Social media – a viewpoint

Julie Lynn, a former journalist, teacher and full-time mother, recently wrote in an article on the Conservative Woman website titled “Unfriend the cyber Pied Piper, Kids, and DO something with your lives”.


Although not written from a Christian perspective, the article voices many concerns over the impact of social media on the minds of children and young people.


The author uses as a backdrop the recent Children’s Society “The Good Childhood Report 2018” and the findings relating to the level of self-harming in adolescent girls and boys. References also made to NHS figures (made available as result of a question in the House of Lords), relating to the numbers of girls aged 18 and under admitted to hospital for self-harm. In 2017 this was 13,463 and in 1997 the figure was 7,327. (An almost doubling in two decades.)


The article then goes on to state “The NSPCC states that the reasons for the increase in self-harming include depression, bullying, pressure at school, emotional abuse, grieving and relationship problems with family or friends. It says that anxieties about looks is a big issue and that another factor is how the young feel about sexuality and gender stereotypes. Well, it’s been said before but it’s worth saying again: the digital age has its fingerprints all over our children’s increasingly unhappy lives and it is we who have allowed that grip to tighten.


Mass distraction by and addiction to social media (and that’s not just the young but also now, unfortunately, those who are raising the young) means that teenagers measure their self-worth according to their social media status: the likes, the shares, the retweets. Who wouldn’t get depressed by spending hours every day alone in a bedroom comparing your own imperfect life to everybody else’s `highlights reel’? And fretting about being excluded. And FOMO (fear of missing out). Of course, the malevolent little screen is constantly in their hands inviting them to scroll and tap. Until it’s suggesting they may just as well cut. Yes, there is the capacity for compassion and altruism on social media, but sadly it doesn’t punch above its weight quite as does trolldom or more subtle bullying in its impact on the lives of others.”


The author later comments in the article that “Social media addiction, as with any kind of addiction, sucks time out of life. It displaces. It pushes things out of life that would be best not pushed out. Like making memories of something other than sitting in your bedroom for years scrolling and tapping. Like physical activity. Last year I talked to a youth football coach in my town who said a number of junior squads no longer existed because there was not the interest there was a decade ago. All on their gadgets now, he said sadly. No need to talk here either about an epidemic of obesity and its consequences for the young.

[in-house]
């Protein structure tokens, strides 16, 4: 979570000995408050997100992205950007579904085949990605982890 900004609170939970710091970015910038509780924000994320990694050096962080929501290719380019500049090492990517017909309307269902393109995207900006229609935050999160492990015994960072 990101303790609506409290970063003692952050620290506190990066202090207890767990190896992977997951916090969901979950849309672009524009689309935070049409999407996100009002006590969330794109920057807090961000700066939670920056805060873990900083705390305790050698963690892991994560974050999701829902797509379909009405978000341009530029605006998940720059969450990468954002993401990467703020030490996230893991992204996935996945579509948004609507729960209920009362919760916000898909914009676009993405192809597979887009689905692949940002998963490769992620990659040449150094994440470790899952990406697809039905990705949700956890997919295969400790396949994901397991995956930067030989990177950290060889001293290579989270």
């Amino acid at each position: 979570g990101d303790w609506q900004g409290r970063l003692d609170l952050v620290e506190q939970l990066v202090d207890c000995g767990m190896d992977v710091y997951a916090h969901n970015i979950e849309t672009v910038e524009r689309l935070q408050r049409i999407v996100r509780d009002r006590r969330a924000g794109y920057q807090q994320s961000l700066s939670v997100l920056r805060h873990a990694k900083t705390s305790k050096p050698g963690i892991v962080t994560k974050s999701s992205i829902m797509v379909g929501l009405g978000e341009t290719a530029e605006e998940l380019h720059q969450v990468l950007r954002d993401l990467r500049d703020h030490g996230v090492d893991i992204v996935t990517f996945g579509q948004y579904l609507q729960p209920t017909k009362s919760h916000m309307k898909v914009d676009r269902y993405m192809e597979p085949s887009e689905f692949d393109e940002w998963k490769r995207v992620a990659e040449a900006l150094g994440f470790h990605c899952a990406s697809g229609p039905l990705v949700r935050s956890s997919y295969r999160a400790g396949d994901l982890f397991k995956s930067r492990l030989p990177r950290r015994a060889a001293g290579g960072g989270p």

Social media has made the young obsessed with body image. It peddles them the lie that if you could only look like this, with this hair, these clothes, these legs, this six-pack, then you too will be happy. It says ‘Follow me and you’ll learn how to live.’ Masses are now following this cyber Pied Piper into the mountain darkness that is their bedroom or the dismal communal silence you get when a family or a group all have their heads down into their phones. But it’s not a life. It’s disconnection from life. It’s isolation and alienation from the things that really matter: our relationship with other people on a face-to-face, voice-to-voice basis. Isn’t it meaningful connection to others that is at the heart of that sense of our ease with ourselves as human beings?”


The author finally concludes with the observation “It’s time now to help our young get back to touching things that matter, things that have substance, weight, a smell: a book, pencils, paper, paints, food, to name but a few. Get making, doing, re-doing, get noticing the world. Discover the creative potential of boredom once you set aside the screen, social media, with all its power to disinhibit and dehumanise. If we can help the young of today get away from the con-trick that takes up hours of their daily lives and leaves them despairing, then they might be able to get in touch with themselves, rather than a screen, hear their own voice rather than that of the mob. Then there might be a way out of the tragic despair in which many of today’s young now find themselves.”


Certainly, there are many thought-provoking comments in the article that resonate with concerns that parents (grandparents and, no doubt, others) would share. The full article can be found by clicking here.


At the forthcoming CViE National Event 2018, there is a session “Safety and security online” that will introduce a number of resources prepared by CViE aimed at helping parents manage technology and internet usage as well as assisting them in teaching their children how to be safe online.


Click here for the Children’s Society report and the NHS statistics.


[The Conservative Woman website was set up “as a counter-cultural offensive against the forces of Leftism, feminism and modernism – against the anti-family, authoritarian identity politics and ‘equality and diversity’ ideology sweeping through the country’s institutions”. Although we would not endorse all the articles posted on the website, there are some that we can concur with the sentiments expressed.]